We were instructed by an English local authority in connection with the provision of care to two children, aged 8 and 6, who had significant and complex care needs. The children were being cared for by long-term foster a carers in Scotland, having been placed there in terms of orders of the English High Court. Those English court orders were not automatically recognised or enforceable in Scotland due to a gap in the law regulating cross border placements of children in local authority care.

Legal position

In July 2022, the Scottish Government passed legislation which provided for automatic recognition of certain English care orders (known as Deprivation of Liberty orders or "DOL" orders) in Scotland. These regulations effectively give DOL orders similar (although not equivalent) legal status to Compulsory Supervision Orders ("CSOs") made by Children's Hearings in Scotland under the Children's Hearings (Scotland) Act 2011. However, the regulations do not apply to other types of English care orders, such as those made in relation to the children in this case.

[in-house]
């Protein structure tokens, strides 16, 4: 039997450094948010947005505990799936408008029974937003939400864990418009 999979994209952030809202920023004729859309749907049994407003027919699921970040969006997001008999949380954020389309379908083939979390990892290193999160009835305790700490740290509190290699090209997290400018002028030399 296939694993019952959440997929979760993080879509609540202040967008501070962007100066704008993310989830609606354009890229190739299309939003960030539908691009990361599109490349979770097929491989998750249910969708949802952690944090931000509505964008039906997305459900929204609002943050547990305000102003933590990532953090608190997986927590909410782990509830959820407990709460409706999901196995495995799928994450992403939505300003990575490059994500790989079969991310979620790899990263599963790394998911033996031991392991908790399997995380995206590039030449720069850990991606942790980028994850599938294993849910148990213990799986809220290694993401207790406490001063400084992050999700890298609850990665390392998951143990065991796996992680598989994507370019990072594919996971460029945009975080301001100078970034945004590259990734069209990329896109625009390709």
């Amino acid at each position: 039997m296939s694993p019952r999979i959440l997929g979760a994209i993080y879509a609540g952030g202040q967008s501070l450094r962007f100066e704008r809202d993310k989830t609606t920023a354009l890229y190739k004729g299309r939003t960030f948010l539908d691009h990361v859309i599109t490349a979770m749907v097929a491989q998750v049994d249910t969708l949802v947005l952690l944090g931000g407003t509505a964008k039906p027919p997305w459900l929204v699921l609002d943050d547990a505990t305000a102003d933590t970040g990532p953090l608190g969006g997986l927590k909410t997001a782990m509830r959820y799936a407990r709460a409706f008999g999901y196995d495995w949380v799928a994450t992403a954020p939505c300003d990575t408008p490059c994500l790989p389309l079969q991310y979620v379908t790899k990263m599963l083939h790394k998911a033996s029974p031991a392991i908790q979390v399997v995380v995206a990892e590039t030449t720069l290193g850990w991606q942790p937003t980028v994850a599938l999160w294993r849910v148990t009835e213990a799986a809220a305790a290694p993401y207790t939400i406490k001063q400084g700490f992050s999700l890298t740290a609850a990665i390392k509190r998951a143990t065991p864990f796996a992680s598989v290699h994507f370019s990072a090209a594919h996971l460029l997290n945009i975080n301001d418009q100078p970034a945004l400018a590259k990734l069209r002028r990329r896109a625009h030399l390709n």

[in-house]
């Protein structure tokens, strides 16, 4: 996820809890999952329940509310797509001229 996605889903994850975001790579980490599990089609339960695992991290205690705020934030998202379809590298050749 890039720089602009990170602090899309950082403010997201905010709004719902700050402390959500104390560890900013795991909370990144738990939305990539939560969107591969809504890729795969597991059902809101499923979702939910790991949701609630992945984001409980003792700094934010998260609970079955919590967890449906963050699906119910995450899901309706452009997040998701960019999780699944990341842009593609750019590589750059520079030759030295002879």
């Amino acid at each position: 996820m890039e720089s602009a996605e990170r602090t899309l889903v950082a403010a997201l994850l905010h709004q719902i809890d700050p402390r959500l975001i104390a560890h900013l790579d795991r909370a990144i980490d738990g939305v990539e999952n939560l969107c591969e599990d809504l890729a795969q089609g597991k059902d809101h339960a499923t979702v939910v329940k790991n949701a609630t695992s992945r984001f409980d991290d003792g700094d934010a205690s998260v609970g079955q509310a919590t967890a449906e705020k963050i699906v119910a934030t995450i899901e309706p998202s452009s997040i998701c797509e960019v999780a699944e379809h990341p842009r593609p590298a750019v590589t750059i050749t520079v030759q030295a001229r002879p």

Petition to nobile officium of the Court of Session

We were instructed by the local authority to petition the nobile officium of the Court of Session to have the orders recognised and registered in Scotland in order to secure the children's places here.

Legislative change required

The children in this case were just two of many placed in Scotland by local authorities in other parts of the UK. It is widely recognised that the current legal provisions are inadequate and problematic, and it is not desirable for local authorities to have to apply on a case by case basis to have certain care orders recognised in Scotland. Given the need for further legislative reform and the wider issues in connection with cross border care placements giving rise to questions of compatibility with the European Convention on Human Rights (ECHR) and United Nations Convention on the Rights of the Child (UNCRC), our application to the nobile officium was also served on the Lord Advocate, the Advocate General for Scotland and the Children and Young Persons Commissioner for Scotland.